June 21, 2002

VUMC team studies overuse of antibiotics

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Dr. Marie R. Griffin

VUMC team studies overuse of antibiotics

A collaborative study, among Vanderbilt University Medical Center, the Tennessee Department of Health, the Knox County Health Department and the Centers for Disease Control and Prevention, has shown a reduction in the prescription of antibiotics in Knox County after a community-wide intervention campaign. The study was published Wednesday in the Journal of the American Medical Association.

“There’s good evidence that because we use so many antibiotics, many bacteria are becoming resistant,” said Dr. Marie R. Griffin, professor of Preventive Medicine. “There is high use of antibiotics in Tennessee and a very high antibiotic resistance rate in Streptococcus pneumoniae bacteria which causes serious diseases in children and adults.”

Vanderbilt participants in the JAMA study include Griffin, Dr. William Schaffner, professor and chair of Preventive Medicine, and Edward Mitchel, data analyst in the department of Preventive Medicine. Dr. Allen S. Craig, Tennessee State Epidemiologist and assistant clinical professor of Preventive Medicine, also participated in the study.

The Knox County Health Department led a multifaceted yearlong campaign (May 1997-April 1998) aimed at decreasing unnecessary antibiotic use among children. The campaign was spurred by an outbreak of meningitis in a nearby community in which four children in a day-care center had an antibiotic-resistant form of meningitis. “That episode was very scary and caught the attention of the community as well as public health officials,” Griffin said.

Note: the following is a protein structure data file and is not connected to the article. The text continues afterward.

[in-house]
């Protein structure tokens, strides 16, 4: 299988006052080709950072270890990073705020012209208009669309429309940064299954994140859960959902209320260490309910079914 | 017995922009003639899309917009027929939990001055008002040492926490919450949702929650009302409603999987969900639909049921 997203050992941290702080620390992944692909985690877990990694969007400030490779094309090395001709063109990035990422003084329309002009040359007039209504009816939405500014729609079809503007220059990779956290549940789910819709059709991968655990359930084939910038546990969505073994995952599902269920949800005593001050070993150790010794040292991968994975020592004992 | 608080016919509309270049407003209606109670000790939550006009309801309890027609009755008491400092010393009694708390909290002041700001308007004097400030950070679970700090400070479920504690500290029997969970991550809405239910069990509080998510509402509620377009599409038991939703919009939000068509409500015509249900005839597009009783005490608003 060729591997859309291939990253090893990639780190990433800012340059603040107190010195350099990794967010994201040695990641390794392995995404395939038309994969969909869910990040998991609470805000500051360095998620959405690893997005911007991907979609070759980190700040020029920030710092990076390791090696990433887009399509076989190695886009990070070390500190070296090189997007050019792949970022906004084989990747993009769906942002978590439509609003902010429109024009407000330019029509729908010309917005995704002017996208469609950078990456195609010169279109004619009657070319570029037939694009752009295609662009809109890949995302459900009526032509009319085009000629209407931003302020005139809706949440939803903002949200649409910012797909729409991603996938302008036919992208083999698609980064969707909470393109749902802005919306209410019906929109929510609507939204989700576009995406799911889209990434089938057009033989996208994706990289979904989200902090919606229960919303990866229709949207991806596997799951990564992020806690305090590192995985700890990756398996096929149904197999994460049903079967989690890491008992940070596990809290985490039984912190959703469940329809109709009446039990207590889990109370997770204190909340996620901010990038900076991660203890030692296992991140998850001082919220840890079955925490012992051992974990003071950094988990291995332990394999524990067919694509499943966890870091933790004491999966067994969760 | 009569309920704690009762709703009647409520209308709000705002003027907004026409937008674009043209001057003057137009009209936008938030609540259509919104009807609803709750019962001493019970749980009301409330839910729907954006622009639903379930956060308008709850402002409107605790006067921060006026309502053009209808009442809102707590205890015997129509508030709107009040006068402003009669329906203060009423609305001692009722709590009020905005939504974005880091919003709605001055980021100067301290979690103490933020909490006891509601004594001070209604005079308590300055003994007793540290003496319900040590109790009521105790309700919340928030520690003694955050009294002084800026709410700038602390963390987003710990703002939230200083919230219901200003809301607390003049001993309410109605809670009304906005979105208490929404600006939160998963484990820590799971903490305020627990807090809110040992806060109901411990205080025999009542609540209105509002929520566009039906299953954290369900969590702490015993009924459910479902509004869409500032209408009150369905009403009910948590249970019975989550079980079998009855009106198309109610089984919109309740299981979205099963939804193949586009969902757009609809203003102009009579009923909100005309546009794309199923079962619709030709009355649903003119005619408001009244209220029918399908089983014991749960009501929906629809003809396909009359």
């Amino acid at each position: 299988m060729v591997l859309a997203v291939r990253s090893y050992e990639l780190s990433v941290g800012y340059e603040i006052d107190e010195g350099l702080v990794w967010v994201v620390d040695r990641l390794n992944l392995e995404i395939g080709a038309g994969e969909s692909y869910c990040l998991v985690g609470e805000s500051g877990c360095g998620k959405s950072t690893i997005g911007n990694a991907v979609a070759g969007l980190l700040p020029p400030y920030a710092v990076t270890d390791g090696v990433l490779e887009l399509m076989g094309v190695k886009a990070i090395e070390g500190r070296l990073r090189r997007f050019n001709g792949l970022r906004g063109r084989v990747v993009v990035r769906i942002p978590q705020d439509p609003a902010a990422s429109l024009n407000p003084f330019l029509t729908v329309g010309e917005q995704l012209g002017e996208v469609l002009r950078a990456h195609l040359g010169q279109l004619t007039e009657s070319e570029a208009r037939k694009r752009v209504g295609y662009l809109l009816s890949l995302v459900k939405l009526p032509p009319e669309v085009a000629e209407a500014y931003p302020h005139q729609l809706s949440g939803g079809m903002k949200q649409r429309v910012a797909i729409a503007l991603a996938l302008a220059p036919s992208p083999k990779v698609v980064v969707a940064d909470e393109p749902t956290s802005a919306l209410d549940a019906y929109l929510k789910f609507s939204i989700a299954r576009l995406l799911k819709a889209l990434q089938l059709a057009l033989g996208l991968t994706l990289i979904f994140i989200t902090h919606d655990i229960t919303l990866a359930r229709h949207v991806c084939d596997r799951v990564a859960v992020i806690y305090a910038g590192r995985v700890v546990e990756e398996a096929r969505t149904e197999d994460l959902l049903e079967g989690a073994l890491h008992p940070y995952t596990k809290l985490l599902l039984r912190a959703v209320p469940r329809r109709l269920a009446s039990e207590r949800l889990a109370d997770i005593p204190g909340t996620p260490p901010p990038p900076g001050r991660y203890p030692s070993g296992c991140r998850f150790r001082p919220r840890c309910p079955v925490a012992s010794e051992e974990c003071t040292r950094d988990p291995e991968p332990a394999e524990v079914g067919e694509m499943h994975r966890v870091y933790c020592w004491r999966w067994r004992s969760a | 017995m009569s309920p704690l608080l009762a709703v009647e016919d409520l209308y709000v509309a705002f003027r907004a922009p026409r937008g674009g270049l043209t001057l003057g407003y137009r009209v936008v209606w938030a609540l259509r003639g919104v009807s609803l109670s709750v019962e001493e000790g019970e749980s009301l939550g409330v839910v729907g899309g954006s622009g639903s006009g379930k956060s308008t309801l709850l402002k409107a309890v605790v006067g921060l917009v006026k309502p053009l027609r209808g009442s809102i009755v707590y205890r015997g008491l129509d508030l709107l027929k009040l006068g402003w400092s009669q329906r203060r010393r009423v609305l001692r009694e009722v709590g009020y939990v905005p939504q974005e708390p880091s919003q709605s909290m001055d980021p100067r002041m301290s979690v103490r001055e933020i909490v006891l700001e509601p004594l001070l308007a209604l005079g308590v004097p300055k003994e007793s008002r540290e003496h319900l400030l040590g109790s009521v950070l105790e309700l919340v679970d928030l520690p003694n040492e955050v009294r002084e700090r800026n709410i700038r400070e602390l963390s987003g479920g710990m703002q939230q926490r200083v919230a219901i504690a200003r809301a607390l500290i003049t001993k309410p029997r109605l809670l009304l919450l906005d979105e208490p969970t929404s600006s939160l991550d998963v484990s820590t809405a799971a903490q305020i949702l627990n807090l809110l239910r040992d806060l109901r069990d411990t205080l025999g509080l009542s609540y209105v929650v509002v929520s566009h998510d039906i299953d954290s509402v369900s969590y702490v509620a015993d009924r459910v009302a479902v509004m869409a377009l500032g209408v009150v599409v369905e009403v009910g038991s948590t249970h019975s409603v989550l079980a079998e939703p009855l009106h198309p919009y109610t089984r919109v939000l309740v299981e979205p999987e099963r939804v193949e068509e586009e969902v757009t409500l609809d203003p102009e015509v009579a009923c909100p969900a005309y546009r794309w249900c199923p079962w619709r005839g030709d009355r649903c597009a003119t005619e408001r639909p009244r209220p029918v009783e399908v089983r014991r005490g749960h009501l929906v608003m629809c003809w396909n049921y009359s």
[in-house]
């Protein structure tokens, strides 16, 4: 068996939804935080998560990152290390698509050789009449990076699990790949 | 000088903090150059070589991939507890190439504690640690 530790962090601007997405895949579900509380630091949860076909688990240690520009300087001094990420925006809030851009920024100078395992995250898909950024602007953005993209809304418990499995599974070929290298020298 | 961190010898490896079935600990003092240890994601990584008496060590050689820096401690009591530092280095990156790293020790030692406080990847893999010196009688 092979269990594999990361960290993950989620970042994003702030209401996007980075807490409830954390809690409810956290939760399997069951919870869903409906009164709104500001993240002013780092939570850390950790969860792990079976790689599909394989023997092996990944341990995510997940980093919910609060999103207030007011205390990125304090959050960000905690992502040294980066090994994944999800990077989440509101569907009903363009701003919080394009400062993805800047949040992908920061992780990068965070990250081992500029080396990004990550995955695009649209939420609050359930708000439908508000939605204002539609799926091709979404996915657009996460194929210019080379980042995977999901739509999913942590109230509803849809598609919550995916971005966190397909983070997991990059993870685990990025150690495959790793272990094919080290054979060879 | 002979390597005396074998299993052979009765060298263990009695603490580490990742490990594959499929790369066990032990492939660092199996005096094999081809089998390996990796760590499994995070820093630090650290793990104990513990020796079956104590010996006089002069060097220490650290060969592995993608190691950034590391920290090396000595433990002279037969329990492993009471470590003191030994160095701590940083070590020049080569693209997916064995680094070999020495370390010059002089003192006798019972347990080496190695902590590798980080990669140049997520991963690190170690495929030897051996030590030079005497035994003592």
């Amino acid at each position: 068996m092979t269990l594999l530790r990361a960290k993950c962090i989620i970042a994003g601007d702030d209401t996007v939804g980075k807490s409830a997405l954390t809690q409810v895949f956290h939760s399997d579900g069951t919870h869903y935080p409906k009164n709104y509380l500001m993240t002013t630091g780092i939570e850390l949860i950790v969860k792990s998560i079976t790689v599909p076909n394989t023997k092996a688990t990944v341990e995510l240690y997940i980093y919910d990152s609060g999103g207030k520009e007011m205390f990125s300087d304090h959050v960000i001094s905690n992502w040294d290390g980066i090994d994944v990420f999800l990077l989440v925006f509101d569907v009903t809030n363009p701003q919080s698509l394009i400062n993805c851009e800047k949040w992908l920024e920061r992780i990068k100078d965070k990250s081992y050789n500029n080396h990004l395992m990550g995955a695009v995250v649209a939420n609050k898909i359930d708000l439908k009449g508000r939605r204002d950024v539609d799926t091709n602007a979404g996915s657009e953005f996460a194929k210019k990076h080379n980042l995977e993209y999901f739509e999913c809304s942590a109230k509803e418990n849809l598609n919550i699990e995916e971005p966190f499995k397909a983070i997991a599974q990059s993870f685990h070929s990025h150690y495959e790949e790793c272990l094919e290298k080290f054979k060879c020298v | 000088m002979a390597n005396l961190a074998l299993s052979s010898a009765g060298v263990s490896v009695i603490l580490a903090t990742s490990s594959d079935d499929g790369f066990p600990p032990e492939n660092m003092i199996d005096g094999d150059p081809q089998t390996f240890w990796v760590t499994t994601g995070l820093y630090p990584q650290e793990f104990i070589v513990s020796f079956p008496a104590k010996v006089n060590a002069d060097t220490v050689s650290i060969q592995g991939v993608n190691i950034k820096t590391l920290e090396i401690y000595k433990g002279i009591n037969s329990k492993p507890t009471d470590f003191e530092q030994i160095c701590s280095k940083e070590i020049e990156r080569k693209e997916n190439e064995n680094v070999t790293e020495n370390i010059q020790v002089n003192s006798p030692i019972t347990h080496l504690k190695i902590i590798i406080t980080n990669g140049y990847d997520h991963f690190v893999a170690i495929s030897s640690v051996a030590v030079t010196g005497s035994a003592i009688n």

Vanderbilt’s role was to help evaluate the effectiveness of the Knox County intervention program. The children, TennCare patients, were younger than 15 and were all seen in physicians’ offices for outpatient visits. The prescribing data were compared between the intervention county and control counties (Davidson, Hamilton and Shelby counties) during the 12-month periods before, during and after the intervention.

“We wanted to know if the Knox County campaign did more than just the general message that doctors were getting anyway,” Griffin said. “We wanted to compare what happened in Knox County during that intervention year and the following year to what happened in the three other large, urban counties in Tennessee that did not have a special ongoing, targeted campaign.”

The investigators found that there was an 11 percent greater decline in antibiotic use in Knox County than in Davidson, Hamilton and Shelby counties.

“What we found was that antibiotic use was declining slowly in all four counties, but it was declining statistically, significantly more in Knox County than in the other three counties,” Griffin said.

Antibiotic resistance began to receive national attention at about the same time Knox County began its campaigns to encourage physicians to become more conservative about prescribing antibiotics.